Put Out into the Deep

Set Apart by Our Faith

My dear brothers and sisters in the Lord,

The “door of faith” (Acts 14:27) is always open for us, ushering us into the life of communion with God and offering entry into His Church. So writes Pope Benedict XVI, in his Apostolic Letter, Porta Fidei, announcing the Year of Faith, which will open on the 11th of October.

An open door is an invitation that demands a response from you and me. We can choose to enter, or stay in the place we find ourselves and may be very comfortable, or choose to pass through another door. Sometimes our faith challenges even our deeply held political beliefs. The Universal Call to Holiness that we all share imposes upon us to recognize that we are called to be set apart even in the exercise of our political responsibilities.

My suspicion is many of us desire to walk through the door of faith but are afraid. Some may fear the changes that might be required in their lives, other are terrified by the prospect of not being in “control” of one’s own destiny. This was precisely the choice the Apostles confronted; their lives and our world were forever changed.

Were the Apostles reckless? To the unbeliever, they were foolish and delusional. As for the believer, we view them as courageous. But the Apostles knew Christ, and He spoke to their hearts. On one hand, what Jesus was calling them to seemed impossible and difficult. The only reason they would say “yes” is that they knew Christ; they heard Him open the Scriptures and saw with their own eyes the marvels He worked.

How is it that you and I come to know Christ? We know Him by our study of the Scriptures. We read and spend time thinking about His life and what He said to the Apostles. The Apostles in the Epistles begin to explain to the early Christian community the implications of faith in their lives.

Through Sacred Tradition and the Magesterium of the Church, we continue to learn what is demanded of us today. We believe this because we trust in the words of Christ to the Apostles, that He was sending the Spirit to us. He sends the Spirit to us as individuals and also to the Church.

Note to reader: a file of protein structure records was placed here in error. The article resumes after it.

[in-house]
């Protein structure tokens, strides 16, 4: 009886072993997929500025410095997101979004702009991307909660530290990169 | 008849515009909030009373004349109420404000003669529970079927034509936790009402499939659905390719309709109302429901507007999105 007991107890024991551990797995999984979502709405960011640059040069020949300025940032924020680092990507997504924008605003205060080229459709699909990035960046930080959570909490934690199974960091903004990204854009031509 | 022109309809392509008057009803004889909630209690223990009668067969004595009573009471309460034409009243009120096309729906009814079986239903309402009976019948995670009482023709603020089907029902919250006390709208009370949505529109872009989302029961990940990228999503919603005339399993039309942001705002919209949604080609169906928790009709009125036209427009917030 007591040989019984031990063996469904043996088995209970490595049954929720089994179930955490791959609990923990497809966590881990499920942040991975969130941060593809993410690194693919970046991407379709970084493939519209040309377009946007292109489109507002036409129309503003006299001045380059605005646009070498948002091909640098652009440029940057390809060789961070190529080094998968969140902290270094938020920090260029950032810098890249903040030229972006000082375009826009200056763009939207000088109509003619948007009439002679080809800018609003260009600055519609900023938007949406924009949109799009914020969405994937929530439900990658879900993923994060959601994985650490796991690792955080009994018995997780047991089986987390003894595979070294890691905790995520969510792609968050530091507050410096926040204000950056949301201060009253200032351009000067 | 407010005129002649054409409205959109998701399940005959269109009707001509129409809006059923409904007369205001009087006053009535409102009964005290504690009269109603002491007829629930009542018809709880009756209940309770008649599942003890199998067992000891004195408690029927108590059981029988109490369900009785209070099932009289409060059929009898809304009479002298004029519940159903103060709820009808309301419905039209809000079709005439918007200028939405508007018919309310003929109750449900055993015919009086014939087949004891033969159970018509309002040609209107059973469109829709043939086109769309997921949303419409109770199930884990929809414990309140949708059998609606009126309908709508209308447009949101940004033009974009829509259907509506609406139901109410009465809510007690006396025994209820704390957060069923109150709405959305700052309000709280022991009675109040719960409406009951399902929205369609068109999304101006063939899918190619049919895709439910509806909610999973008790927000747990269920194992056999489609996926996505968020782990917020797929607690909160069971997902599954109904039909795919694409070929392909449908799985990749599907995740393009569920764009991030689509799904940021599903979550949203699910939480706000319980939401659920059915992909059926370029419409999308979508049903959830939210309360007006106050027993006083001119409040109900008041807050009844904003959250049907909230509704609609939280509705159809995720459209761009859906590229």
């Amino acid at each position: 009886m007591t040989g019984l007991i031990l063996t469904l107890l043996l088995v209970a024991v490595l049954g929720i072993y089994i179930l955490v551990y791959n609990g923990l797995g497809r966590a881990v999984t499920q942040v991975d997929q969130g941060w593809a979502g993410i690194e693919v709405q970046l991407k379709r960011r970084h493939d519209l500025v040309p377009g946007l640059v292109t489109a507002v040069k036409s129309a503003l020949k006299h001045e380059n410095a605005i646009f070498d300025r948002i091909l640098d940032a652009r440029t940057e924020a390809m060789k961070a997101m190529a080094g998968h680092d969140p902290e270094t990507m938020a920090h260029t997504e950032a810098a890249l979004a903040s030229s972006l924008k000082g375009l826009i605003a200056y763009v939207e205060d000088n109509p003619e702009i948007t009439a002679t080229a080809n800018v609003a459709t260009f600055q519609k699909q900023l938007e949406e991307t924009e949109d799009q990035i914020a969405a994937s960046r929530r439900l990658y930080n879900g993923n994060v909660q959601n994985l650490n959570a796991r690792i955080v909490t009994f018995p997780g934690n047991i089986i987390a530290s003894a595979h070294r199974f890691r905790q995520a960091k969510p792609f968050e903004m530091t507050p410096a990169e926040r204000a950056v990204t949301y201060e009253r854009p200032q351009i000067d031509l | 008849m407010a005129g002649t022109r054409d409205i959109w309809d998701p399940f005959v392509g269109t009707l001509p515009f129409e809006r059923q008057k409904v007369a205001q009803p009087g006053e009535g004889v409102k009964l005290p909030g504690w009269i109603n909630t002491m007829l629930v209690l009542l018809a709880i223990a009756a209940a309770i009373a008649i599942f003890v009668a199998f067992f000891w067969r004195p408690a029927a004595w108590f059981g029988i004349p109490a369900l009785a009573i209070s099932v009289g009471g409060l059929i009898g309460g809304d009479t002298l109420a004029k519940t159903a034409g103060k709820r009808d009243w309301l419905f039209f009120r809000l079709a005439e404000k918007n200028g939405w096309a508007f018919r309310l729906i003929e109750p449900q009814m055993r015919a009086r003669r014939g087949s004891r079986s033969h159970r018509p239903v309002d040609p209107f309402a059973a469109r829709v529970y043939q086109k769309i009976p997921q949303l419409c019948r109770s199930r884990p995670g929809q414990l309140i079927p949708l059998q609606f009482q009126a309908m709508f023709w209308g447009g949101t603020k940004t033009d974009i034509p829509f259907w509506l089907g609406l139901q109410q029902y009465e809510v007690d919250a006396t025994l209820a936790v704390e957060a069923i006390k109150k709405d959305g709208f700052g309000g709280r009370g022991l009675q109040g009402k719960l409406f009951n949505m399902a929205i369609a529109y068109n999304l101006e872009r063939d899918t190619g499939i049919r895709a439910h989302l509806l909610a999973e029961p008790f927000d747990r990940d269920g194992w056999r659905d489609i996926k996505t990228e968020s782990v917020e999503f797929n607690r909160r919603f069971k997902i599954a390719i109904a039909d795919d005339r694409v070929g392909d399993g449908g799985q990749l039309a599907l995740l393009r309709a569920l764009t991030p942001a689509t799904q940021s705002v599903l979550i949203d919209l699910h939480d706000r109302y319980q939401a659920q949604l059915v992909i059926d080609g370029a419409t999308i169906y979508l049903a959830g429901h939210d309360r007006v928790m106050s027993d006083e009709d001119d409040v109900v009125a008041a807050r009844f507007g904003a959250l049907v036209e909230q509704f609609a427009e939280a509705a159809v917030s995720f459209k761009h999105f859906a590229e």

Implications of Faith

Over the centuries, the Church struggled to understand the implications of our faith in Christ; in the Apostolic Age, the Church contemplated if it was necessary to follow the Mosaic law in order to be a Christian. In the fourth century, the Church struggled with the humanity and divinity of Christ. In the fifth century, the Council of Ephesus examined the role of Mary.

As we enter into this Year of Faith, we mark the 50th anniversary of the Second Vatican Council and the 20th anniversary of the Catechism of the Catholic Church. At the heart of the matter is the Universal Call to Holiness. Many think that only priests and nuns are called to be holy. Yet, the Council and the Catechism help us to see more clearly that it is by virtue of our baptism that we are all set apart and consecrated.

Is your life and mine distinguishable from that of unbelievers? Are we set apart? The Holy Father, writing in Porta Fidei, reminds us, “The renewal of the Church is also achieved through the witness offered by the lives of believers: By their very existence in the world, Christians are called to radiate the word of truth that the Lord Jesus has left us.”

In the modern world, a certain compartmentalizing of our faith has taken place. Nowhere is this more evident than in our interactions in the public square. My suspicion is that this has occurred because of the systematic and coordinated effort to silence the voice of the Church, as well as a pervasive ignorance of the foundational documents of our nation and the historic relationship between Church and State. That question, however, is best left for others more qualified to discuss.

The Fathers of the Second Vatican Council write, “Moreover, let the laity also by their combined efforts remedy the customs and conditions of the world, if they are an inducement to sin, so that they all may be conformed to the norms of justice and may favor the practice of virtue rather than hinder it. By so doing, they will imbue culture and human activity with genuine moral values; they will better prepare the field of the world for the seed of the Word of God; and at the same time, they will open wider the doors of the Church by which the message of peace may enter the world.” (Lumen Gentium 36)

As we put out into the deep in this Year of Faith, let us always be conscious of the universal call to holiness and recognize that one way we are called to be set apart is in the exercise of our political responsibilities.

The Church is obligated to teach every generation what the faith means for them. Pray with me that in the Year of Faith that the members of our diocese here in Brooklyn and Queens will translate their faith into political action.